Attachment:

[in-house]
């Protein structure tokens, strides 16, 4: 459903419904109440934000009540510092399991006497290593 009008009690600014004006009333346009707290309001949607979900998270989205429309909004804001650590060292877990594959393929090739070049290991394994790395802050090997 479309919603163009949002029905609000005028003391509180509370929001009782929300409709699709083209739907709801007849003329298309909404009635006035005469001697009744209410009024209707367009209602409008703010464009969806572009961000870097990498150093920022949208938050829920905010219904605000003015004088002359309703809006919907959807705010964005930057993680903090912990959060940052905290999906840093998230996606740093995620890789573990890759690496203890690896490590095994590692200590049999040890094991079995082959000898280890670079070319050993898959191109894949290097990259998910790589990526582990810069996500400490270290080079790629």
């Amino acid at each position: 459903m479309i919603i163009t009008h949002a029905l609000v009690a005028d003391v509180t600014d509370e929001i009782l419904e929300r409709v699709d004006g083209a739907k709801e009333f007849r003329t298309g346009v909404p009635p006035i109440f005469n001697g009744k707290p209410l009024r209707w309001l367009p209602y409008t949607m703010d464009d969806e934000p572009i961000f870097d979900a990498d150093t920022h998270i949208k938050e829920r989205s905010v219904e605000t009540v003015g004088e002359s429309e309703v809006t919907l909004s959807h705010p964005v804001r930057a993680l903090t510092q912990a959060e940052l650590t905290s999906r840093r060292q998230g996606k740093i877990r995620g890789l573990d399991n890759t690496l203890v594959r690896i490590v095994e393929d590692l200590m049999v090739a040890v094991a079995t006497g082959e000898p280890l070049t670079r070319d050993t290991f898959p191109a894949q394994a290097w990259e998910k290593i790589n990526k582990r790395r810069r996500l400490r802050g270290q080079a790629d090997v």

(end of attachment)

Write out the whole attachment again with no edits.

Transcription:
[in-house]
């Protein structure tokens, strides 16, 4: 459903419904109440934000009540510092399991006497290593 009008009690600014004006009333346009707290309001949607979900998270989205429309909004804001650590060292877990594959393929090739070049290991394994790395802050090997 479309919603163009949002029905609000005028003391509180509370929001009782929300409709699709083209739907709801007849003329298309909404009635006035005469001697009744209410009024209707367009209602409008703010464009969806572009961000870097990498150093920022949208938050829920905010219904605000003015004088002359309703809006919907959807705010964005930057993680903090912990959060940052905290999906840093998230996606740093995620890789573990890759690496203890690896490590095994590692200590049999040890094991079995082959000898280890670079070319050993898959191109894949290097990259998910790589990526582990810069996500400490270290080079790629």
């Amino acid at each position: 459903m479309i919603i163009t009008h949002a029905l609000v009690a005028d003391v509180t600014d509370e929001i009782l419904e929300r409709v699709d004006g083209a739907k709801e009333f007849r003329t298309g346009v909404p009635p006035i109440f005469n001697g009744k707290p209410l009024r209707w309001l367009p209602y409008t949607m703010d464009d969806e934000p572009i961000f870097d979900a990498d150093t920022h998270i949208k938050e829920r989205s905010v219904e605000t009540v003015g004088e002359s429309e309703v809006t919907l909004s959807h705010p964005v804001r930057a993680l903090t510092q912990a959060e940052l650590t905290s999906r840093r060292q998230g996606k740093i877990r995620g890789l573990d399991n890759t690496l203890v594959r690896i490590v095994e393929d590692l200590m049999v090739a040890v094991a079995t006497g082959e000898p280890l070049t670079r070319d050993t290991f898959p191109a894949q394994a290097w990259e998910k290593i790589n990526k582990r790395r810069r996500l400490r802050g270290q080079a790629d090997v």